Audit Committee Bulletin: July 2013
Enhancing board effectiveness for improved governance
CFOs uniquely qualified for audit committee role
Growing demand for insights on finance, risk and strategy is making the CFO a popular choice for an audit committee role.
Companies looking to raise the quality of their audit committees are increasingly recruiting CFOs to non-executive roles. Such a move offers clear benefits to both parties, but needs to be managed carefully.
Why the CFO?
Regulation is an important driver, with companies often required to appoint audit committee members with financial expertise.
But their knowledge of accounting standards, investor demands and risk management also make CFOs sought after recruits. They are in an excellent position to question management about the financial rigor applied to business decisions.
CFOs have also come to recognize that a stint as a non-executive director can enhance their career prospects, the research shows. The benefits of a non-executive position include a better understanding of boardroom dynamics, the cross-pollination of ideas and best practice, and exposure to a different corporate culture.
Corporate governance reform in Europe
In recent discussions with audit committee chairs, the acting head of the European Commission unit, Eric Ducoulombier, agreed with senior audit committee leaders that the plan must have a “pro-growth” focus.2
The action plan covers a wide range of governance issues, but in Ducoulombier’s discussion with audit committee leaders, three particularly controversial issues stood out:
- Separating the role of board chair and CEO: The question of whether the board chair can also be CEO tends to polarize opinion. But the principle of separating the roles is broadly supported.
- Quotas for female board members: National quotas have achieved a great deal, in terms of increasing the number of female board directors. The question is whether this could have been achieved via a comply-or-explain basis, rather than legislation.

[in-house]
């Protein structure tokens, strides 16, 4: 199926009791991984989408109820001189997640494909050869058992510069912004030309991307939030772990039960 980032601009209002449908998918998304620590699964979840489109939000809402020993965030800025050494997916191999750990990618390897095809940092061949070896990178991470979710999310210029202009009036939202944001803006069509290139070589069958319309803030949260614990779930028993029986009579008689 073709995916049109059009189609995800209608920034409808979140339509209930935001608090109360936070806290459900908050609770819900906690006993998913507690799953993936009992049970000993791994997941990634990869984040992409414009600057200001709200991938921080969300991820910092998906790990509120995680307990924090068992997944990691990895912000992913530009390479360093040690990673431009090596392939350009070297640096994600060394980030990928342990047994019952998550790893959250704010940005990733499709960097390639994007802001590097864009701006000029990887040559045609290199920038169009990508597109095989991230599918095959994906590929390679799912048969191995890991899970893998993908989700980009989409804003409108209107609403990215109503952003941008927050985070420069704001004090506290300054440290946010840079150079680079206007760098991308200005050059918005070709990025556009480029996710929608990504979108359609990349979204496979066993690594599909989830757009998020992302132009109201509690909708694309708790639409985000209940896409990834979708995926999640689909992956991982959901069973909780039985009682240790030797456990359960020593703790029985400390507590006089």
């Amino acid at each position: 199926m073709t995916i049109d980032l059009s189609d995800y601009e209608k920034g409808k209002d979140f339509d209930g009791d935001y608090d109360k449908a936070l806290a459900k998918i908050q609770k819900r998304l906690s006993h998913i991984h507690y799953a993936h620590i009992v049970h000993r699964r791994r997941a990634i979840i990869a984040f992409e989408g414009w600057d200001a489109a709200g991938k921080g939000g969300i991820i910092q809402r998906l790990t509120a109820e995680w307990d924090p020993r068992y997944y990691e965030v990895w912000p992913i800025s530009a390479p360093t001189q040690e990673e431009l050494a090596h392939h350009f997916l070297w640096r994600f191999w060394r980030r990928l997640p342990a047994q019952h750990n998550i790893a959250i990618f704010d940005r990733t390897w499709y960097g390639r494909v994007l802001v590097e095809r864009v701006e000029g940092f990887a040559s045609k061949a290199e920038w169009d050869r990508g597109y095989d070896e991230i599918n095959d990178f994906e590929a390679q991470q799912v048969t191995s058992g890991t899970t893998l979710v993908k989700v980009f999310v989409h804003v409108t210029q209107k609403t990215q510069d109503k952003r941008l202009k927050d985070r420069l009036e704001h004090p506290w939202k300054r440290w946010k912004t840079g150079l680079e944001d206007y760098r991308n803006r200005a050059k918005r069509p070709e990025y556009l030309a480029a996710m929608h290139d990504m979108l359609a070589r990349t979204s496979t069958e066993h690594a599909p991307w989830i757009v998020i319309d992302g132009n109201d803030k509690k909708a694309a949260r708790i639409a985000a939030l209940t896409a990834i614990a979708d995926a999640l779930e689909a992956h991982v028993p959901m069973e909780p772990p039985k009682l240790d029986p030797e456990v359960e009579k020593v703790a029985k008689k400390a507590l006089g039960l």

- Limits on the board mandates: The time needed to be an effective director varies enormously from one company to another depending on the sector and the international footprint. It is difficult to design a single approach to have sufficient board directors devoting quality time to the board.
The comply and explain approach
This approach, rather than “one size fits all” regulations — is considered more effective in furthering improvement and dealing with the heterogeneity of public interest firms from a size, complexity and capability perspectives.
The possible combination of light-touch guidance on some issues and tougher regulation on others suggests European Commission policy-makers are likely to take a pragmatic approach to reform.
What happens now?
The European Commission released an action plan with a series of measures, ranging from best practice guidance to proposals for new legislation. The action plan focuses on three key elements — enhancing transparency, engaging shareholders and improving the framework for cross-border operations for EU companies. These will be introduced in the run-up to 2015, when a new Commission will take office.
- 2 Views expressed in this article are of the participants at the European Audit Committee Leadership Network meeting, June 2012. The network is organized and led by Tapestry Networks with the support of EY as part of its continuing commitment to board effectiveness and good governance.
Questions for the audit committee:
- What are our most significant cybersecurity risks?
- What strategies do we have in place to secure our operations?
- Who is our lead executive on cybersecurity issues and what reporting line do they have to the audit committee?
- How do we build IT expertise within the committee?